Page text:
Prince: Purple Rain star's Paisley Park home found 'LITTERED' with pills

Francis Osborne
April 18, 2017

The "Purple Rain" hitmaker tragically passed away on April 21 a year ago aged 57 after an accidental Fentanyl overdose, and reports from the search warrants released by Minnesota authorities, which have been obtained by TMZ, have revealed the music legend's home was laden with pills prescribed to Peter Bravestrong, which was believed to be the alias Prince went under to maintain his privacy.

Prince was 57 when he was found alone and unresponsive in an elevator at Paisley Park on April 21.

One affidavit says Dr. Michael Todd Schulenberg admitted he prescribed oxycodone for Prince in a Prince's associate's name "for Prince's privacy".

The search also included going through phone records of Prince's associates as well as emails in order to find out where he received the drug fentanyl.

Last October, a court order extended the seal on the search warrants and accompanying documents involved in the Prince death investigation until April 17, 2017.

Today, a series of search warrants and affidavits from the criminal investigation of Prince's accidental opioid overdose were made public by the Carver County District Court in Minnesota. They looked for any illicit narcotics that could explain the cause of the decedent's death.

Authorities conducted a second search more than two weeks after Prince died and recovered more evidence, including numerous counterfeit pills, the official said. The suitcase contained prescription pill bottles in the name of Kirk Johnson, and a closer examination of those pill bottles revealed that not all the pills inside the containers were the pills listed on the prescription.

The documents said Prince did not have any prescriptions, including for fentanyl.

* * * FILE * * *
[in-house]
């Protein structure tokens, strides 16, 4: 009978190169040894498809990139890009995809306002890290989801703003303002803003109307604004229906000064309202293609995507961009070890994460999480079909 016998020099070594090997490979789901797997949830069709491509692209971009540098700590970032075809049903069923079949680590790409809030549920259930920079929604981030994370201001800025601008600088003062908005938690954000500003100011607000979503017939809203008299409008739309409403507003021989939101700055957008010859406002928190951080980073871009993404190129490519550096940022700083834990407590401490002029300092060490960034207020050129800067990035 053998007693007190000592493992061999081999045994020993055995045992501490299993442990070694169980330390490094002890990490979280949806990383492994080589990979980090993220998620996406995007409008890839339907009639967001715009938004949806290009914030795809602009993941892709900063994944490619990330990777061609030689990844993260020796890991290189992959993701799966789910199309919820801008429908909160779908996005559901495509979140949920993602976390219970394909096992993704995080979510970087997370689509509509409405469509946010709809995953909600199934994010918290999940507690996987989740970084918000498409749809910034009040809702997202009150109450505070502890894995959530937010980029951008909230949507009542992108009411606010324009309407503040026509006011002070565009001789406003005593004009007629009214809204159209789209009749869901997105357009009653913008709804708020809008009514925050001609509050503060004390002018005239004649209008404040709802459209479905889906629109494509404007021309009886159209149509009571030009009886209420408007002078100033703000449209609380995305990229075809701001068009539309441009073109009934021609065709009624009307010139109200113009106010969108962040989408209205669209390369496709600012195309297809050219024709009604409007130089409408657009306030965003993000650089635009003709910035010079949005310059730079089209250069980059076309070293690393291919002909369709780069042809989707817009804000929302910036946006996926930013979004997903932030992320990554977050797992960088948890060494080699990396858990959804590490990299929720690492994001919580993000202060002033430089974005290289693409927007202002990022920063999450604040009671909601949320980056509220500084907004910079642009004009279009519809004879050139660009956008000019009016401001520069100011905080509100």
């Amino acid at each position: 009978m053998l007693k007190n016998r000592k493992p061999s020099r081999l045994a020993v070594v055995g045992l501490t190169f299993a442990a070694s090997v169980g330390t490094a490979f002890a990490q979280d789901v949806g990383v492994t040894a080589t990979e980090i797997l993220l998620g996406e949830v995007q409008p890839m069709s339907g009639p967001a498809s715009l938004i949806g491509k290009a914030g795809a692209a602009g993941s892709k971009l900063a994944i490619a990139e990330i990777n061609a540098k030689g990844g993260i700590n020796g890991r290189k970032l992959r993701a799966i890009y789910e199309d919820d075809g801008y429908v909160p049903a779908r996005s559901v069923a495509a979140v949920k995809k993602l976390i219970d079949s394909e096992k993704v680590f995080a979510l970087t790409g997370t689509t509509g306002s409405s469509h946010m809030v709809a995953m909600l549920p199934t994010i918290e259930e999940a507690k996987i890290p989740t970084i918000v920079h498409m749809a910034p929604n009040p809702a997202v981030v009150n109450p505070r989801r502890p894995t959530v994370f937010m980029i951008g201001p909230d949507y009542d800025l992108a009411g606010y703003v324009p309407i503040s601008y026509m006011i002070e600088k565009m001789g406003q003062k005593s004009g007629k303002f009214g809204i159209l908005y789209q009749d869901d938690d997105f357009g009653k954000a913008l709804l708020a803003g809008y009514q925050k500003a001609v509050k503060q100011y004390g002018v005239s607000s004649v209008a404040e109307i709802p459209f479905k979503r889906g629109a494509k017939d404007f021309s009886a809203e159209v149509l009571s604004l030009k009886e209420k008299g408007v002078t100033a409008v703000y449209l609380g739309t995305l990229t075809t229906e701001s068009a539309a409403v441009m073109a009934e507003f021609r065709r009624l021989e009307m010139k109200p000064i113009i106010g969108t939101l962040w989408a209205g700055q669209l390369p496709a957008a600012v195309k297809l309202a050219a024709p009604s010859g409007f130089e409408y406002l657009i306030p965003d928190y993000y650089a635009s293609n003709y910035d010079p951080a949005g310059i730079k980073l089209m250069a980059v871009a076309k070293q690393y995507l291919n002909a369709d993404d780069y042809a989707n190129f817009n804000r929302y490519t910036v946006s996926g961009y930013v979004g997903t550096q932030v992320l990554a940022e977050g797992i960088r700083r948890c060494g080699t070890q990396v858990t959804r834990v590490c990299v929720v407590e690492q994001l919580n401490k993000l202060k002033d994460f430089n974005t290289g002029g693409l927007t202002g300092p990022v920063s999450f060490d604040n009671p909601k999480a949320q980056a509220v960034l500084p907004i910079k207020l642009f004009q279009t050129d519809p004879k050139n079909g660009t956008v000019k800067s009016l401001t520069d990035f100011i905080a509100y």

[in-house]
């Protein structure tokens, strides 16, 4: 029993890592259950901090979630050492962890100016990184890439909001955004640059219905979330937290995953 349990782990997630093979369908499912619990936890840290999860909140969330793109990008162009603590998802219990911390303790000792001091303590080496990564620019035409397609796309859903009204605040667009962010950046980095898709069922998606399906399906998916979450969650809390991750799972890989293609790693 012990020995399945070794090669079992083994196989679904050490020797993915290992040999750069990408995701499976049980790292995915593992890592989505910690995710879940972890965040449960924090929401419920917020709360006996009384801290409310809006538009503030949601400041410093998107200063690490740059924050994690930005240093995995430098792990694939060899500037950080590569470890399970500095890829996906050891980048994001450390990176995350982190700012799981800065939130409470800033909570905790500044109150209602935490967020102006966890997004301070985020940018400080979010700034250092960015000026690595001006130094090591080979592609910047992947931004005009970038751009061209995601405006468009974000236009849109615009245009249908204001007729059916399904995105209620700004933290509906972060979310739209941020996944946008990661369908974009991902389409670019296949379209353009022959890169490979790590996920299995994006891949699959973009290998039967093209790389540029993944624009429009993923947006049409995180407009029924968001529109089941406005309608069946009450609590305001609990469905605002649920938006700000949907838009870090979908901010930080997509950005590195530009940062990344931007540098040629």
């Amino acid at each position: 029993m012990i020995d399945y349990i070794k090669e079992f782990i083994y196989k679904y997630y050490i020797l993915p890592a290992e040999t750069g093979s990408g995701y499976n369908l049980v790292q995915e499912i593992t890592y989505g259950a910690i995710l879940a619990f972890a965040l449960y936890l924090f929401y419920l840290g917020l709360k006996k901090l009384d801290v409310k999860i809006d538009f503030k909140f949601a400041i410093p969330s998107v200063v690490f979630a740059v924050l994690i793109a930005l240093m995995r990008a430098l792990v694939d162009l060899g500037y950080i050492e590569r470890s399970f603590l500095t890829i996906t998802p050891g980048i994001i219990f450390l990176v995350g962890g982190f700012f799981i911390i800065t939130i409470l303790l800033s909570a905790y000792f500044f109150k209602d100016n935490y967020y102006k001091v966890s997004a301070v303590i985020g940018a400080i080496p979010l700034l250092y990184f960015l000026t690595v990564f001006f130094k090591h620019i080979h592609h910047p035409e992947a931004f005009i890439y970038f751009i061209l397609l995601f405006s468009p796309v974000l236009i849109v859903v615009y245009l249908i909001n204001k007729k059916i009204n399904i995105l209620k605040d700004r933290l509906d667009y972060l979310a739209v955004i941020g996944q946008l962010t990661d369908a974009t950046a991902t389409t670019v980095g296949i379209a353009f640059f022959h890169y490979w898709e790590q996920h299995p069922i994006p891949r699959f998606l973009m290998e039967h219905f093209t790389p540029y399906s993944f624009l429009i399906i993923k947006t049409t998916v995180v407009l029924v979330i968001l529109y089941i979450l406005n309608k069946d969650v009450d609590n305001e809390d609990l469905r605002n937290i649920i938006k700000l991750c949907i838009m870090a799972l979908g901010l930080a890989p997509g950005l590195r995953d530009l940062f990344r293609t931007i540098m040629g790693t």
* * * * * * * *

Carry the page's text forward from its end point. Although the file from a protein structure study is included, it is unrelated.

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Schulenberg's attorney, Amy Conners, disputed that.

The medical examiner's office said his death was the result of an accidental overdose of the opioid fentanyl, a synthetic drug 50 times more powerful than heroin.

According to the documents, Johnson went to Walgreen's and picked up Prince's prescription medication.

According to the search warrants, investigators found several pills labelled Watson 853 - the identifier for generic hydrocodone-acetaminophen.

Laws against prescribing with a false name are not usually enforced when a doctor intends to protect a celebrity's privacy, said Los Angeles attorney Ellyn Garofalo. Emergency responders administer a shot of Narcan, an opioid antidote, and take him to the hospital. But Johnson hasn't talked to federal prosecutors, according to the official with knowledge of the investigation, who spoke to The Associated Press on the condition of anonymity because the investigation is ongoing. She said she didn't question what they were.

No one has been charged in connection with his death, but authorities say the investigation is still open and active.

An autopsy found Prince died of fentanyl.

Prescription medications written to Johnson and dated April 7, 2016 were found in a suitcase with the name tag of "Peter Bravestrong, ' which singer and friend Judith Hill confirmed to investigators was an alias Prince would use while traveling".

Other reports by TheDailyFarc

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